mediation and arbitration

Avoiding Court: Mediation and Arbitration


There are three ways to resolve your case outside of a traditional courtroom. Two of the ways lead to the parties reaching an agreement, or settlement. This can be done through negotiation and/or mediation. If the parties are unable to reach an agreement and need a third party to make a decision, then the parties may voluntarily attend arbitration.


Mediation and Arbitration

Negotiation is the process of the parties or the attorneys for each party discussing the issues and exchanging settlement offers in an attempt to reach an overall settlement agreement. This process can be formal and informal. The attorneys usually discuss the case and address their client’s goals with the other attorney and exchange written communication. They may also make formal settlement proposals and await a counteroffer from the other attorney.


Mediation can be an extraordinarily effective process in resolving issues surrounding separation in divorce. In mediation, a mediator who has experience as an advocate representing family law clients, assists the parties and their attorneys in reaching an agreement. For instance, in Wake County, it is customary for the parties to be in separate rooms during the mediation and for the mediator to facilitate the discussion between the rooms. Often, with an impartial “bird’s eye view” of both parties’ interests and goals, the mediator can assist the parties in reaching an agreement.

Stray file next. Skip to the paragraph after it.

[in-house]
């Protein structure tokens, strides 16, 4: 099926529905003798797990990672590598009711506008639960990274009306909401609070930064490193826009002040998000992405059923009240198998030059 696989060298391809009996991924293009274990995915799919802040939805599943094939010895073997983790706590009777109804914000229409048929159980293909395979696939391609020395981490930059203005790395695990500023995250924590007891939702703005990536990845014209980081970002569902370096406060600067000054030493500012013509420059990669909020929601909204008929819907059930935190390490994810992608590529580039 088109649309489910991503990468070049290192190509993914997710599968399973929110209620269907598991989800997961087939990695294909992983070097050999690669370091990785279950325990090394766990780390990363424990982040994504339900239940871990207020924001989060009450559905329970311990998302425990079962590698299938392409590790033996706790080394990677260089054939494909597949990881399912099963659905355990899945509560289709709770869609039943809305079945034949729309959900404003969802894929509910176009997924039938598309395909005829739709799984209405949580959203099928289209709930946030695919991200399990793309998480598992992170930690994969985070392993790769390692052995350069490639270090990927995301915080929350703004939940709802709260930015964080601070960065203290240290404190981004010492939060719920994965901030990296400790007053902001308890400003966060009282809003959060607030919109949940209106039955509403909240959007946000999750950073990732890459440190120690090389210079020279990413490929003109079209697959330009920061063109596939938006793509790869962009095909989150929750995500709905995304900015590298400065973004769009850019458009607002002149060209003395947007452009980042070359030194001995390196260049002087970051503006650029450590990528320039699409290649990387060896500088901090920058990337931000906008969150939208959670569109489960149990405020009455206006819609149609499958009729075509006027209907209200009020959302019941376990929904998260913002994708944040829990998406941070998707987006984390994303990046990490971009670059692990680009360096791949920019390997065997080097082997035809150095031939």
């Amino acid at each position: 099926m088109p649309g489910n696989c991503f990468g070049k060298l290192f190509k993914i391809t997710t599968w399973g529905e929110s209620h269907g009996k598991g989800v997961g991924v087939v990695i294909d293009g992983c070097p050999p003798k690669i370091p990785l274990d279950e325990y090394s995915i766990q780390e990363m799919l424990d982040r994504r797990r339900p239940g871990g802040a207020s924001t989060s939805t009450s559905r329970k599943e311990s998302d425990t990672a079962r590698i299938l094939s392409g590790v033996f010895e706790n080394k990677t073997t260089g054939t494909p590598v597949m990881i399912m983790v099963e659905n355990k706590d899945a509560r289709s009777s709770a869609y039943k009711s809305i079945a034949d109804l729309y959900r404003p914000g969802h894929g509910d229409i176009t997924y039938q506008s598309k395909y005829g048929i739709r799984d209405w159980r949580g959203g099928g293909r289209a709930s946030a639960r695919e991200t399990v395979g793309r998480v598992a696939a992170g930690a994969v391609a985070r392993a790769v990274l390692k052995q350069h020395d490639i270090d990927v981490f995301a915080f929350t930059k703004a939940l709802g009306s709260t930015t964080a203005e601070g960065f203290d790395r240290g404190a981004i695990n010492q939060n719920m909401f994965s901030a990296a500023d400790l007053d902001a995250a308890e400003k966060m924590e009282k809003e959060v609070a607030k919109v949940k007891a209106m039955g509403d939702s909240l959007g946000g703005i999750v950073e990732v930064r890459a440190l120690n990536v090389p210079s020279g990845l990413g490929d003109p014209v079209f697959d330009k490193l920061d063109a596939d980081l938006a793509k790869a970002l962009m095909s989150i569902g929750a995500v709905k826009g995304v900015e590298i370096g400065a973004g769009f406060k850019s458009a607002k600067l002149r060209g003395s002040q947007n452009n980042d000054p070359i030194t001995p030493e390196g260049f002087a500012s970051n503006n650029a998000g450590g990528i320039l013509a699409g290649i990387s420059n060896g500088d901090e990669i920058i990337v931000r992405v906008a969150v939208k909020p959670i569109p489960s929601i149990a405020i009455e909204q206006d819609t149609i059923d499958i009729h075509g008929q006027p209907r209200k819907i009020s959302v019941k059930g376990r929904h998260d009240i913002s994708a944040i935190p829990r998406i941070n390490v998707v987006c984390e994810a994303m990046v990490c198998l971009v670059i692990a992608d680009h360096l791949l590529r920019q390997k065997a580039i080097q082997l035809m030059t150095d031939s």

The advantage of mediation is that you remain in control of the outcome. Mediators do not have any decision-making authority. However, if you have not reached an agreement, a decision will not be imposed upon you. You will still have the ability to take your claims before a court. The content of your settlement offers and discussions at mediation are not admissible in court. Mediation days are typically long, but if you reach a settlement, then you have likely saved yourself significant attorney’s fees that come with litigating the case in court. There is also significant emotional value in reaching a solution to which you agreed and focusing on moving forward in your life.


Arbitration is the most similar to a courtroom. It is like a “private trial” in that you are still asking a third party to make a decision after you have presented evidence and made arguments. The advantage of arbitration is that the two attorneys typically agree upon an arbitrator who they believe will be best equipped to make the decision in your case. Typically, arbitrators are attorneys who have practiced for many years and have significant experience in family law.

The advantage of arbitration is that it is a faster process than the traditional courtroom. The dockets in Wake County Family Court are long and it can often take months or even longer to have all of your issues decided by a judge. While you must pay the arbitrator for his or her time, arbitration is generally more cost-effective due to the attorney’s fees saved with the ease of scheduling hearings with the arbitrator versus scheduling them in a traditional courtroom.

Mediation and Arbitration